Generation of fragment screening libraries could enhance the analysis and application of natural products for medicinal chemistry and drug discovery, according to Griffith University’s Professor Ronald Quinn.
In a paper entitled Capturing Nature’s Diversity and published in the peer-reviewed journal PLOS ONE, the Director of Griffith’s Eskitis Institute for Drug Discovery and his co-authors propose a novel approach to capturing the structural diversity of nature for medical research and implementation.
“In a field where some research is still being conducted in the same way as it has for decades, fragment-based screening is a modern, fast and highly efficient process,” says Professor Quinn.
“It offers a particularly tantalising approach to drug discovery by virtue of the fact that a small number of compounds represents a vast proportion of all known natural products.”
Professor Quinn says natural products have a huge range of “molecular recognition building blocks” embedded within them.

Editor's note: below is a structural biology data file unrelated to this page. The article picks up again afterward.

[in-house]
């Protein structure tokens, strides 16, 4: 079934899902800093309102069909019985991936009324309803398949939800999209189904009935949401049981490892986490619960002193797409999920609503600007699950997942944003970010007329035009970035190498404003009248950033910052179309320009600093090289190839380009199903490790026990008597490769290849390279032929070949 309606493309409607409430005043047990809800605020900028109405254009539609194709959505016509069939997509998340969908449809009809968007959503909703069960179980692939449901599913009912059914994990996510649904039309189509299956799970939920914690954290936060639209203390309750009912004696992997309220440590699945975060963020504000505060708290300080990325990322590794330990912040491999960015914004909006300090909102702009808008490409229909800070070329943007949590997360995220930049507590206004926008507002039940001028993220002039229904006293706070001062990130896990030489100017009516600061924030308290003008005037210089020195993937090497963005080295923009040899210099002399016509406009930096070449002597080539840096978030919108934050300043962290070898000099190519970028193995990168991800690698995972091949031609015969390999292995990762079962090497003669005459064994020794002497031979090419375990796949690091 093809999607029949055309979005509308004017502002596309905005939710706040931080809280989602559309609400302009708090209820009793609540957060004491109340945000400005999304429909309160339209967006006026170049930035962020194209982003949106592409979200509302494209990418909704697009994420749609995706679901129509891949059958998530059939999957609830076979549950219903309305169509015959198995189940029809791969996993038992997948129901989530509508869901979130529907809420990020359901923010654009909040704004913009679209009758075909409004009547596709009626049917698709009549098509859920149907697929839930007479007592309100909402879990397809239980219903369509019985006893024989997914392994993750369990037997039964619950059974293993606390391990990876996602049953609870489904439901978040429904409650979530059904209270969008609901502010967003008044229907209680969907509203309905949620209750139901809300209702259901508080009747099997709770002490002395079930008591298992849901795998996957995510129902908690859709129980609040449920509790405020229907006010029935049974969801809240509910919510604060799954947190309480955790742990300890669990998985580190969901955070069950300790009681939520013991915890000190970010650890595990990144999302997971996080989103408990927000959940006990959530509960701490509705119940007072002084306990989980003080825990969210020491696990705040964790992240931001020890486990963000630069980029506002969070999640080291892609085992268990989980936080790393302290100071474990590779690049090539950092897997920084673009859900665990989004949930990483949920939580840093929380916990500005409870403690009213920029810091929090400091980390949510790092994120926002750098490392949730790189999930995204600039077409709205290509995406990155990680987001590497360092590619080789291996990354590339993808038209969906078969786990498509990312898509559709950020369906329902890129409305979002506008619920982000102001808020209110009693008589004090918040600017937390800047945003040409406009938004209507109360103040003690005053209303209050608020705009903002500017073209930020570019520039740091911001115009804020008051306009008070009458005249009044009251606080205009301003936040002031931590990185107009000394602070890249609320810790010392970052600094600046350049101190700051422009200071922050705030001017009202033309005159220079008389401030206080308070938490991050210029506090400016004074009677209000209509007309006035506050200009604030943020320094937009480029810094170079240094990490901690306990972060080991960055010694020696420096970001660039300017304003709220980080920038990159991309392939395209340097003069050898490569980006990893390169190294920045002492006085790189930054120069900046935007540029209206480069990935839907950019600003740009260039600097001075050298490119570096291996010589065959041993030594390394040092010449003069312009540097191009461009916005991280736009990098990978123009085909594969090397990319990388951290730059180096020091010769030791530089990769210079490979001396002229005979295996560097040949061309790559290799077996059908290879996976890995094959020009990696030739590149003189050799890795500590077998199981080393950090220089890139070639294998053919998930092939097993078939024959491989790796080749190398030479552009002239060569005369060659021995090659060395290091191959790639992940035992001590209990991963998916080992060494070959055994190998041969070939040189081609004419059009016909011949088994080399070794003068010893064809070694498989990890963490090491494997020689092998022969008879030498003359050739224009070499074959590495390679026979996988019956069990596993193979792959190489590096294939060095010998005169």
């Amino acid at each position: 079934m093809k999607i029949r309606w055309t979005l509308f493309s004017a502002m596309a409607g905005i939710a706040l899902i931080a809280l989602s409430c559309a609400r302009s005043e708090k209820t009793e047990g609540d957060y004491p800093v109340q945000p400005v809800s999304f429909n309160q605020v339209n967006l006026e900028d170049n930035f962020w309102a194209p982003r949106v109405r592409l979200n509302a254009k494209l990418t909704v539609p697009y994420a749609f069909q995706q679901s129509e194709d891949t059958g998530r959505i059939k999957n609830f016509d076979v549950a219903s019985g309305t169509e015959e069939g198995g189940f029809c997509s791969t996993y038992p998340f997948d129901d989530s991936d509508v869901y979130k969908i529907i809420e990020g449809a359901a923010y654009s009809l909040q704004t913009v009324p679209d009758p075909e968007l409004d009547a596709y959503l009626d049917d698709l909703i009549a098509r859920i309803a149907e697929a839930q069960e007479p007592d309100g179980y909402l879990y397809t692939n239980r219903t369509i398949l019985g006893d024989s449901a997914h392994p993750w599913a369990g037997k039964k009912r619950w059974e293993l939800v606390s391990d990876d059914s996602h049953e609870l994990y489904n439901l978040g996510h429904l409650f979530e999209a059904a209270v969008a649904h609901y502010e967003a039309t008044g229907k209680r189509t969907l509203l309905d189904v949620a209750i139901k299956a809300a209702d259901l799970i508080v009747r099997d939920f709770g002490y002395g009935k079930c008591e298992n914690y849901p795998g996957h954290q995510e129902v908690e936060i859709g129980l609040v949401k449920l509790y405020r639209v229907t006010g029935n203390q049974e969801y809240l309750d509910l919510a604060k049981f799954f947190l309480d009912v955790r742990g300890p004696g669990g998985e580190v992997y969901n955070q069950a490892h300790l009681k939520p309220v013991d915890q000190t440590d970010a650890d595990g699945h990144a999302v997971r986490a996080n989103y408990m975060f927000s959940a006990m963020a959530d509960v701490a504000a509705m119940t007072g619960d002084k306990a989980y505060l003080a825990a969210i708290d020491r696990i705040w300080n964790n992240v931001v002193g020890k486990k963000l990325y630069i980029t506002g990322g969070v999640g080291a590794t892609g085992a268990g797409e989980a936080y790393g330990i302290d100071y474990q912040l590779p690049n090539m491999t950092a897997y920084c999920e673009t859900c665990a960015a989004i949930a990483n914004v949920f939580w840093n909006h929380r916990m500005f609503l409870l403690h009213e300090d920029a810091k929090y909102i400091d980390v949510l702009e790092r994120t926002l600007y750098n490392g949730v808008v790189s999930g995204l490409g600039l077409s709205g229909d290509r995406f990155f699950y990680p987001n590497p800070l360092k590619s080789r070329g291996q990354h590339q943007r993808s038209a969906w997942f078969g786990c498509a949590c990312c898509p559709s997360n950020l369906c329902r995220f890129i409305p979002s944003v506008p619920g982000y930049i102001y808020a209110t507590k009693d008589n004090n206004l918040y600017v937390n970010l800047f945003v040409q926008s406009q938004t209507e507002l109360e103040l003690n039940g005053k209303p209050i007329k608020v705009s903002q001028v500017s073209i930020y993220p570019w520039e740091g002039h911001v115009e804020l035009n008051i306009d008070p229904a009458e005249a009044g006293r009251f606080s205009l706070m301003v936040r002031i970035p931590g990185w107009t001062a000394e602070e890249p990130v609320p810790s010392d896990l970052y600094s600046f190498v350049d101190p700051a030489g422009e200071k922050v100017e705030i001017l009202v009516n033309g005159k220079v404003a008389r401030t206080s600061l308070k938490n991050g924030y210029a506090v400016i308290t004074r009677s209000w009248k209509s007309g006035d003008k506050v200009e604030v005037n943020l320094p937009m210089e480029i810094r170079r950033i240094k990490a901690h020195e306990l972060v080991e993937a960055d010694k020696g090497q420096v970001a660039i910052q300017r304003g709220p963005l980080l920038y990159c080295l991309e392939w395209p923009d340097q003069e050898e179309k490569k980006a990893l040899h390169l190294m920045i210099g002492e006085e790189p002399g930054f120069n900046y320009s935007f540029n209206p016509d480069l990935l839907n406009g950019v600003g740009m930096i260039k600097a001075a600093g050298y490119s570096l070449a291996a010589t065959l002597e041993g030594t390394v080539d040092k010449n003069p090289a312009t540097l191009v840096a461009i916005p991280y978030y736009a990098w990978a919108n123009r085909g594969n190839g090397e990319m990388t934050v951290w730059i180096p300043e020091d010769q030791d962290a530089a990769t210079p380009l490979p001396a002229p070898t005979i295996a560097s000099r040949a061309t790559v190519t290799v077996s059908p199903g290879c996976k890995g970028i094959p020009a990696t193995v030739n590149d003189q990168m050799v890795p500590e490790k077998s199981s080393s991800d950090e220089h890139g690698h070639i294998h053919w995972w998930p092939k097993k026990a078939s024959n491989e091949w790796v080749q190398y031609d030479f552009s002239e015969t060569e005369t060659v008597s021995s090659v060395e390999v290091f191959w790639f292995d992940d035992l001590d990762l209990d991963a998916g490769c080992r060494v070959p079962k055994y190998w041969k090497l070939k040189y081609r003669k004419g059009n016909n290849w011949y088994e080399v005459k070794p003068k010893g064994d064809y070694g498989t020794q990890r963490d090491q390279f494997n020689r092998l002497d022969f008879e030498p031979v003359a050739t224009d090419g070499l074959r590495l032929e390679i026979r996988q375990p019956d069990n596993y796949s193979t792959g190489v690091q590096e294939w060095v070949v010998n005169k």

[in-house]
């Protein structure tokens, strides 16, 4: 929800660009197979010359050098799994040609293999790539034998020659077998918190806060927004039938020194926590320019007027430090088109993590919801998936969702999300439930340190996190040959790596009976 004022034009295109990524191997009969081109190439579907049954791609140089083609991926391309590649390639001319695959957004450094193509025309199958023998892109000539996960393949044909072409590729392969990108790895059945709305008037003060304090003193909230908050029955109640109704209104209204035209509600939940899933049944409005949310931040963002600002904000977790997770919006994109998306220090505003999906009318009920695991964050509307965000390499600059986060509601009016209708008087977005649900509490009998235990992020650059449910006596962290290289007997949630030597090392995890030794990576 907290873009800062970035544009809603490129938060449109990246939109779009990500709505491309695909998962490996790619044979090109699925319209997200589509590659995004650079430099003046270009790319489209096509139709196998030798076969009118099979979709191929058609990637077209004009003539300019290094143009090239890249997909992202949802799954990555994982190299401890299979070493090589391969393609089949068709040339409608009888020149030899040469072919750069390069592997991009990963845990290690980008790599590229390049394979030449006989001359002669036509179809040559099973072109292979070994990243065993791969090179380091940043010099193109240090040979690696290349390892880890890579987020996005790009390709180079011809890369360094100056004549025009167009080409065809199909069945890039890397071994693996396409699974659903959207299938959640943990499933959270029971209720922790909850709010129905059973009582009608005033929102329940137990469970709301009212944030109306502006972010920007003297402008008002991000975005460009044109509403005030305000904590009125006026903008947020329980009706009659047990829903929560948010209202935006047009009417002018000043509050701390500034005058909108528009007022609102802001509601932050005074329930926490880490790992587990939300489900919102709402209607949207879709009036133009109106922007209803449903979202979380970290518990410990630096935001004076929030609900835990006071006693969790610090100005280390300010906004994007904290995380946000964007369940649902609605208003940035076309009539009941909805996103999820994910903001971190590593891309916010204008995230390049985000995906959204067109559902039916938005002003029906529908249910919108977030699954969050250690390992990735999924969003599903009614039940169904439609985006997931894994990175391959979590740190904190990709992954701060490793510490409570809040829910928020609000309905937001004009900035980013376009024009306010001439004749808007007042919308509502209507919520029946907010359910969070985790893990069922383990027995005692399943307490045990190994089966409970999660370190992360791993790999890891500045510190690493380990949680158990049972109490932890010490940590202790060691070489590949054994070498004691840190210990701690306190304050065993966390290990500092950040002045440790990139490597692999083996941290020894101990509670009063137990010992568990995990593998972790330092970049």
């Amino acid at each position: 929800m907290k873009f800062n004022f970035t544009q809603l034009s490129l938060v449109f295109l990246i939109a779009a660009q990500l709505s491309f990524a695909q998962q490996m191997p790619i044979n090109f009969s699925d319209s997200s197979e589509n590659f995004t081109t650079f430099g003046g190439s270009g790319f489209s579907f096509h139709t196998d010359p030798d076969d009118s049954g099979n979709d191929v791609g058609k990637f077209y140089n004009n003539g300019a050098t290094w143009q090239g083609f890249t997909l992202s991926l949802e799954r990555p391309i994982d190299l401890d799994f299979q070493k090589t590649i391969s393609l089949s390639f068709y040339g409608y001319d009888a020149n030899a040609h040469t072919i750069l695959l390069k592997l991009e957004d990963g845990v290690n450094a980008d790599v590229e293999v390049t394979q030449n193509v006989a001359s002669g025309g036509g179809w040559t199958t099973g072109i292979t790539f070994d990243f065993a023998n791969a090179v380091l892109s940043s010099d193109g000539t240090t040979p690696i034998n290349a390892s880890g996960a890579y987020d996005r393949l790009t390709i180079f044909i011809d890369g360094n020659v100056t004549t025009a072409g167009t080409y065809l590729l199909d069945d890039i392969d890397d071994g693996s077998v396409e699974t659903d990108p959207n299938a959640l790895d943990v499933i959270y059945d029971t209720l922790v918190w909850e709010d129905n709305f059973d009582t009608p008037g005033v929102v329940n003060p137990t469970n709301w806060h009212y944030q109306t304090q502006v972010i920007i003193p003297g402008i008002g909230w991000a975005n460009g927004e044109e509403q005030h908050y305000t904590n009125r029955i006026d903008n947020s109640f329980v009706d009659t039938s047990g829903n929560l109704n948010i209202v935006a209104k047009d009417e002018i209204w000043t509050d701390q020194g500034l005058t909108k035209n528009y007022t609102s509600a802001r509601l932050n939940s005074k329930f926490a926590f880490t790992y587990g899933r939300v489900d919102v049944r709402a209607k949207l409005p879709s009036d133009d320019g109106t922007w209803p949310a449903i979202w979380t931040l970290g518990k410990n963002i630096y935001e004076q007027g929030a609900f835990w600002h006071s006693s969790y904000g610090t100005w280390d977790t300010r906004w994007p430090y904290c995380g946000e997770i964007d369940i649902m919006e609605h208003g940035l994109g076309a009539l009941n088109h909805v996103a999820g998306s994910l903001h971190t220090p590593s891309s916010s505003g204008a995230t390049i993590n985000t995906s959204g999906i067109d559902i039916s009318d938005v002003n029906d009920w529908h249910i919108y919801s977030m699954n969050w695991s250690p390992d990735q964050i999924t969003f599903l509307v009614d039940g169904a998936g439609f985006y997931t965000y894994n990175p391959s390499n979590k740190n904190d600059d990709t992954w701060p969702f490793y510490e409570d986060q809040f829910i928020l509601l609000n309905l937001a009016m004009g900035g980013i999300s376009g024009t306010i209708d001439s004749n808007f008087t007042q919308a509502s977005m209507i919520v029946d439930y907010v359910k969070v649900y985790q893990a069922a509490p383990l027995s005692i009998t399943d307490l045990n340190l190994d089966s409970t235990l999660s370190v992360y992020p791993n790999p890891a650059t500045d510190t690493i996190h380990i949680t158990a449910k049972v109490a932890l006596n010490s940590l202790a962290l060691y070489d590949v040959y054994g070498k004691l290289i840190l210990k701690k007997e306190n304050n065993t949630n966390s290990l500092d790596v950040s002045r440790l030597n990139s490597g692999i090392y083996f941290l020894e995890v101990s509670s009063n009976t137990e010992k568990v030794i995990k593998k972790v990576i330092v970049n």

In this study, researchers identified fragment-sized natural products from a known database, the Dictionary of Natural Products, and then investigated their structural diversity via atom type, atom function and scaffold analysis.
In the end they presented 422 structural clusters — comprised of approximately 2800 natural products — for application in chemical biology and drug discovery.
Professor Quinn contends these naturally-derived fragments could be used as the starting point for a highly diverse library with scope for further elaboration due to their minimal structural complexity.
“Natural products have long been recognised for contributing invaluable chemical diversity to the design of molecular screening libraries,” he says.
“However, fragment-based screening broadens research scope, informs biological application and modernises natural product discovery.
“This is an exciting possibility that should continue to be explored. It is another example of the Eskitis Institute’s determination to trial and apply new techniques in the study of natural products for drug discovery and design.”